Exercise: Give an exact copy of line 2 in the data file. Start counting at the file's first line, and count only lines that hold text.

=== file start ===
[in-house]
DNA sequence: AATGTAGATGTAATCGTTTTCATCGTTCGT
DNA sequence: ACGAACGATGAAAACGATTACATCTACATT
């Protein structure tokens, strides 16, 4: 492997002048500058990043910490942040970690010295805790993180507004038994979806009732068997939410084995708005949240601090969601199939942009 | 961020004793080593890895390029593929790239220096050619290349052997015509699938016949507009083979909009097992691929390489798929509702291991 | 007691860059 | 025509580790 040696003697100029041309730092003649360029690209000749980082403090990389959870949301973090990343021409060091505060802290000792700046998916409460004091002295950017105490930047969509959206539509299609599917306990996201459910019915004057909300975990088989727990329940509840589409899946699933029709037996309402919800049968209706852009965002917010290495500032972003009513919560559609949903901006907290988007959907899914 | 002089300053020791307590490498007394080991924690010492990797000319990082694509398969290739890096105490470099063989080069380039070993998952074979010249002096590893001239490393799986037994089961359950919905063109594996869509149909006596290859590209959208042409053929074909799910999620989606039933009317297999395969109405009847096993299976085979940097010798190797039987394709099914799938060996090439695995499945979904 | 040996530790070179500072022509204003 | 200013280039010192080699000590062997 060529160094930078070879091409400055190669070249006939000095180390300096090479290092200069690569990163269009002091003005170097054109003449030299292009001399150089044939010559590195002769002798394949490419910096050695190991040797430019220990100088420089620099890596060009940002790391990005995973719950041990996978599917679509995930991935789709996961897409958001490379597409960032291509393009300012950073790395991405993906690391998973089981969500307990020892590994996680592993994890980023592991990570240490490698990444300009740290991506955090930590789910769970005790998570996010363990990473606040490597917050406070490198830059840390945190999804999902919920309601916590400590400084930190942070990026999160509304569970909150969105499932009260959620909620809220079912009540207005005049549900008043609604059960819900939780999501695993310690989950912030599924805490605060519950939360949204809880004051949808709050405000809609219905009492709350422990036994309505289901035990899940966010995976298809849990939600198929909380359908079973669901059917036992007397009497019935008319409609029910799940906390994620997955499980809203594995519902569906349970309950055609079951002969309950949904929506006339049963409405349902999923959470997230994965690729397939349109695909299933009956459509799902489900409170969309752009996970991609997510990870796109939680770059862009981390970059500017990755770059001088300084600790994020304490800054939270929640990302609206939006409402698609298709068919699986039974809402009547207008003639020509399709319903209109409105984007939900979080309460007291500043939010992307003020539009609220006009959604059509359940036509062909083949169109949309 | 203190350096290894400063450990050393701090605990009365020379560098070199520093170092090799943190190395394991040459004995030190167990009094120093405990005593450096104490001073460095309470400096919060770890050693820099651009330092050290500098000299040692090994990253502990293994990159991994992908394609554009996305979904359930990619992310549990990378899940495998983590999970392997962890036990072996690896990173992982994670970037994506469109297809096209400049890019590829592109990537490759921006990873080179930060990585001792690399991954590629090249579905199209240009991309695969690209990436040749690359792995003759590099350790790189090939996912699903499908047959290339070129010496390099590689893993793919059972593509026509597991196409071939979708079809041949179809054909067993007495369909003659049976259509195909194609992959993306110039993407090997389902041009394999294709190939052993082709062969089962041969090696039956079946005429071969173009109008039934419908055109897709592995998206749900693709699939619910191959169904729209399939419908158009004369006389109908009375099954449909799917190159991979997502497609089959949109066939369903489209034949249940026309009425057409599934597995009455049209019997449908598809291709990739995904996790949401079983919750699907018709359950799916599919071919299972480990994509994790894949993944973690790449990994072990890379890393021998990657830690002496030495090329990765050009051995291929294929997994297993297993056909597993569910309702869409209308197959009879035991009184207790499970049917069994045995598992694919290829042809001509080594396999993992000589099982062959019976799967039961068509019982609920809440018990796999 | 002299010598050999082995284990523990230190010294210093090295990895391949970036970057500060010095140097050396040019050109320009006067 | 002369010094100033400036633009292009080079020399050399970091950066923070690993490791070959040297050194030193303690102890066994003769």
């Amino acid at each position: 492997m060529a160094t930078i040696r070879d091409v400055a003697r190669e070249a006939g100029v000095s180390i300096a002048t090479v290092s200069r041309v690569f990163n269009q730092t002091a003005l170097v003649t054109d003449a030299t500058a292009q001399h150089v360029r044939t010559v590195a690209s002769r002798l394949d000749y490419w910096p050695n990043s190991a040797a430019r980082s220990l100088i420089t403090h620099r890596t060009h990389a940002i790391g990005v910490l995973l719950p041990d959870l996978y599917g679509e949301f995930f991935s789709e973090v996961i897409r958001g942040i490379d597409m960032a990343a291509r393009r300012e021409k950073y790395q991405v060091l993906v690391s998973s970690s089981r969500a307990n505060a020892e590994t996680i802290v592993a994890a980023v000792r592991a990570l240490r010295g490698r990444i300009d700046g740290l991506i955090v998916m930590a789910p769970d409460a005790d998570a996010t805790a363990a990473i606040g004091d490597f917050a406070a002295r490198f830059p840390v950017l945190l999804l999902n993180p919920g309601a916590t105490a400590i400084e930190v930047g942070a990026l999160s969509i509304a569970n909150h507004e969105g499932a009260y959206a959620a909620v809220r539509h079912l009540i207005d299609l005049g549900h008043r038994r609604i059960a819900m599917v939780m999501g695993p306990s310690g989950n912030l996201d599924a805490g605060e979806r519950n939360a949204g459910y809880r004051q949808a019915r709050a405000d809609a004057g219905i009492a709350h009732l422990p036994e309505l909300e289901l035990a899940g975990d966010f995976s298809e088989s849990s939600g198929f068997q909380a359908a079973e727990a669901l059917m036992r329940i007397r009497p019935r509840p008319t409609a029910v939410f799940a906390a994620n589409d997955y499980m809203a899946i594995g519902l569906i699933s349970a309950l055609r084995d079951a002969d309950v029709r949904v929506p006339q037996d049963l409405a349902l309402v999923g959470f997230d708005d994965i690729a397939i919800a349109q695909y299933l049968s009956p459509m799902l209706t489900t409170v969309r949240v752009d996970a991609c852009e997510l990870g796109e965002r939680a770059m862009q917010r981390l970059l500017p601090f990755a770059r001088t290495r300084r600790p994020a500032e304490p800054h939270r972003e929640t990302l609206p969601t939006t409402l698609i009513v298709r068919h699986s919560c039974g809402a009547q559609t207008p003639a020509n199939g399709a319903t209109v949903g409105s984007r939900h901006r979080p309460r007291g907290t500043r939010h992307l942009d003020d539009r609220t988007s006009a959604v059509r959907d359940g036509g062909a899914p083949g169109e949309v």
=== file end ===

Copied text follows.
DNA sequence: AATGTAGATGTAATCGTTTTCATCGTTCGT